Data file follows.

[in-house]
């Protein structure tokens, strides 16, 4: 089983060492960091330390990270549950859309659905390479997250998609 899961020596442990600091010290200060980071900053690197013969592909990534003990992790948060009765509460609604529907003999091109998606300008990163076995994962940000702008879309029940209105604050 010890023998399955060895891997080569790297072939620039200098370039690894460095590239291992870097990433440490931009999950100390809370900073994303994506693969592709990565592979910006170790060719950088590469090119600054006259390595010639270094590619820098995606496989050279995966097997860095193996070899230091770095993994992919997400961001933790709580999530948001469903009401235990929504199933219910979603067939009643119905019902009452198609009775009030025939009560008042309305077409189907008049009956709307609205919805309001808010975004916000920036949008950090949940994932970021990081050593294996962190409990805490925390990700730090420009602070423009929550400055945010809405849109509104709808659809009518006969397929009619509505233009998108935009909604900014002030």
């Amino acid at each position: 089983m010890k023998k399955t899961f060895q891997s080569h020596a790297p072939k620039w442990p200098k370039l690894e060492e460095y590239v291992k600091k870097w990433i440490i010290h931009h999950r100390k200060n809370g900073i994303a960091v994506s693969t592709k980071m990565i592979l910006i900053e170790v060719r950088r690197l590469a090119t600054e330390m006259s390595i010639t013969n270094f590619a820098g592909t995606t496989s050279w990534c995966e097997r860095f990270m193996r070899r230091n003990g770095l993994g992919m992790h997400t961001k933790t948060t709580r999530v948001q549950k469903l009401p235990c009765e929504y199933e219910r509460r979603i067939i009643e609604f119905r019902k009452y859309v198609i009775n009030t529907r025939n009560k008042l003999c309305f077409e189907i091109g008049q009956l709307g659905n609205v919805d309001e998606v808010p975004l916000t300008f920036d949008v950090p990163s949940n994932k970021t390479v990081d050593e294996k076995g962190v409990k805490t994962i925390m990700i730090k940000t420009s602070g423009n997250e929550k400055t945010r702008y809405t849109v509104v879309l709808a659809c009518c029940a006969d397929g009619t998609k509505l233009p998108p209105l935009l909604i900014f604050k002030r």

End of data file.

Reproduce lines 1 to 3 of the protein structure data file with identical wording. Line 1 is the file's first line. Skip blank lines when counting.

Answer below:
[in-house]
């Protein structure tokens, strides 16, 4: 089983060492960091330390990270549950859309659905390479997250998609 899961020596442990600091010290200060980071900053690197013969592909990534003990992790948060009765509460609604529907003999091109998606300008990163076995994962940000702008879309029940209105604050 010890023998399955060895891997080569790297072939620039200098370039690894460095590239291992870097990433440490931009999950100390809370900073994303994506693969592709990565592979910006170790060719950088590469090119600054006259390595010639270094590619820098995606496989050279995966097997860095193996070899230091770095993994992919997400961001933790709580999530948001469903009401235990929504199933219910979603067939009643119905019902009452198609009775009030025939009560008042309305077409189907008049009956709307609205919805309001808010975004916000920036949008950090949940994932970021990081050593294996962190409990805490925390990700730090420009602070423009929550400055945010809405849109509104709808659809009518006969397929009619509505233009998108935009909604900014002030």
């Amino acid at each position: 089983m010890k023998k399955t899961f060895q891997s080569h020596a790297p072939k620039w442990p200098k370039l690894e060492e460095y590239v291992k600091k870097w990433i440490i010290h931009h999950r100390k200060n809370g900073i994303a960091v994506s693969t592709k980071m990565i592979l910006i900053e170790v060719r950088r690197l590469a090119t600054e330390m006259s390595i010639t013969n270094f590619a820098g592909t995606t496989s050279w990534c995966e097997r860095f990270m193996r070899r230091n003990g770095l993994g992919m992790h997400t961001k933790t948060t709580r999530v948001q549950k469903l009401p235990c009765e929504y199933e219910r509460r979603i067939i009643e609604f119905r019902k009452y859309v198609i009775n009030t529907r025939n009560k008042l003999c309305f077409e189907i091109g008049q009956l709307g659905n609205v919805d309001e998606v808010p975004l916000t300008f920036d949008v950090p990163s949940n994932k970021t390479v990081d050593e294996k076995g962190v409990k805490t994962i925390m990700i730090k940000t420009s602070g423009n997250e929550k400055t945010r702008y809405t849109v509104v879309l709808a659809c009518c029940a006969d397929g009619t998609k509505l233009p998108p209105l935009l909604i900014f604050k002030r």